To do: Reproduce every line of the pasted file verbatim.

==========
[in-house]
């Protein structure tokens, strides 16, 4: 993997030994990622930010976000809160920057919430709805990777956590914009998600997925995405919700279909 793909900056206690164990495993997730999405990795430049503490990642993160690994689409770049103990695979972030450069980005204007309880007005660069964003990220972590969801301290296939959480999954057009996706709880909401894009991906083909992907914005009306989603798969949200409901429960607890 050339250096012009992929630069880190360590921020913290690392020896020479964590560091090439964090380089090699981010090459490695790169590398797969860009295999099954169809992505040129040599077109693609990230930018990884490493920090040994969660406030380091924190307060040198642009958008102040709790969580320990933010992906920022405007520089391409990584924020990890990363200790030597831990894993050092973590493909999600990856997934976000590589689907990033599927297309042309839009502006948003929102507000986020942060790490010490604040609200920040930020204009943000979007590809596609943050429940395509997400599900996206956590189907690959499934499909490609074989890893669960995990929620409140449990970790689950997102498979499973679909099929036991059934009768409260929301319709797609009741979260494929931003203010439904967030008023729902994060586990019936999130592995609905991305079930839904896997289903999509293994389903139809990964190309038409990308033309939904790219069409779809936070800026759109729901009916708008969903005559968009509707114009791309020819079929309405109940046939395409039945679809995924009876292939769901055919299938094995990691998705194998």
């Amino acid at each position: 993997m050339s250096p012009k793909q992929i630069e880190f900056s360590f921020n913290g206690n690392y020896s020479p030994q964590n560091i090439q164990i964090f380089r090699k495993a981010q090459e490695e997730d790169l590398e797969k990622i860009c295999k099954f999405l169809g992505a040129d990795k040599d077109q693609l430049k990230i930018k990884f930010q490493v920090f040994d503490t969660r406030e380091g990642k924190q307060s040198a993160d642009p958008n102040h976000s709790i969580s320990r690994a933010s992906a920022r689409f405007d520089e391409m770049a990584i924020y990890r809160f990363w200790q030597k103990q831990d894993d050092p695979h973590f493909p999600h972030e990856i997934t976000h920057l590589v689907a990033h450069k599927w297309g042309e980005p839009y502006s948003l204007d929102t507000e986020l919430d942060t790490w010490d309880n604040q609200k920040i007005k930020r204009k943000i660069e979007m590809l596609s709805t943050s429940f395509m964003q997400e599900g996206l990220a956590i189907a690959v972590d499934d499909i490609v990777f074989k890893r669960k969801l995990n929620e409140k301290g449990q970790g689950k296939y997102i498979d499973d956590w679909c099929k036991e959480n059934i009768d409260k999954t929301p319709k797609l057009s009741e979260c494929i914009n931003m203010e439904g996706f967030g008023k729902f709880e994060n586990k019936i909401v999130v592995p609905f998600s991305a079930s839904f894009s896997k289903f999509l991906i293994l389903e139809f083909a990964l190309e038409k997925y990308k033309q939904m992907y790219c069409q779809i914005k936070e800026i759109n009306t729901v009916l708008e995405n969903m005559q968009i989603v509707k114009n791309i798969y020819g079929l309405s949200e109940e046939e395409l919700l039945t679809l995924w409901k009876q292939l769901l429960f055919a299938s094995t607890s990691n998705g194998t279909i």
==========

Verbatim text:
[in-house]
């Protein structure tokens, strides 16, 4: 993997030994990622930010976000809160920057919430709805990777956590914009998600997925995405919700279909 793909900056206690164990495993997730999405990795430049503490990642993160690994689409770049103990695979972030450069980005204007309880007005660069964003990220972590969801301290296939959480999954057009996706709880909401894009991906083909992907914005009306989603798969949200409901429960607890 050339250096012009992929630069880190360590921020913290690392020896020479964590560091090439964090380089090699981010090459490695790169590398797969860009295999099954169809992505040129040599077109693609990230930018990884490493920090040994969660406030380091924190307060040198642009958008102040709790969580320990933010992906920022405007520089391409990584924020990890990363200790030597831990894993050092973590493909999600990856997934976000590589689907990033599927297309042309839009502006948003929102507000986020942060790490010490604040609200920040930020204009943000979007590809596609943050429940395509997400599900996206956590189907690959499934499909490609074989890893669960995990929620409140449990970790689950997102498979499973679909099929036991059934009768409260929301319709797609009741979260494929931003203010439904967030008023729902994060586990019936999130592995609905991305079930839904896997289903999509293994389903139809990964190309038409990308033309939904790219069409779809936070800026759109729901009916708008969903005559968009509707114009791309020819079929309405109940046939395409039945679809995924009876292939769901055919299938094995990691998705194998």
């Amino acid at each position: 993997m050339s250096p012009k793909q992929i630069e880190f900056s360590f921020n913290g206690n690392y020896s020479p030994q964590n560091i090439q164990i964090f380089r090699k495993a981010q090459e490695e997730d790169l590398e797969k990622i860009c295999k099954f999405l169809g992505a040129d990795k040599d077109q693609l430049k990230i930018k990884f930010q490493v920090f040994d503490t969660r406030e380091g990642k924190q307060s040198a993160d642009p958008n102040h976000s709790i969580s320990r690994a933010s992906a920022r689409f405007d520089e391409m770049a990584i924020y990890r809160f990363w200790q030597k103990q831990d894993d050092p695979h973590f493909p999600h972030e990856i997934t976000h920057l590589v689907a990033h450069k599927w297309g042309e980005p839009y502006s948003l204007d929102t507000e986020l919430d942060t790490w010490d309880n604040q609200k920040i007005k930020r204009k943000i660069e979007m590809l596609s709805t943050s429940f395509m964003q997400e599900g996206l990220a956590i189907a690959v972590d499934d499909i490609v990777f074989k890893r669960k969801l995990n929620e409140k301290g449990q970790g689950k296939y997102i498979d499973d956590w679909c099929k036991e959480n059934i009768d409260k999954t929301p319709k797609l057009s009741e979260c494929i914009n931003m203010e439904g996706f967030g008023k729902f709880e994060n586990k019936i909401v999130v592995p609905f998600s991305a079930s839904f894009s896997k289903f999509l991906i293994l389903e139809f083909a990964l190309e038409k997925y990308k033309q939904m992907y790219c069409q779809i914005k936070e800026i759109n009306t729901v009916l708008e995405n969903m005559q968009i989603v509707k114009n791309i798969y020819g079929l309405s949200e109940e046939e395409l919700l039945t679809l995924w409901k009876q292939l769901l429960f055919a299938s094995t607890s990691n998705g194998t279909i």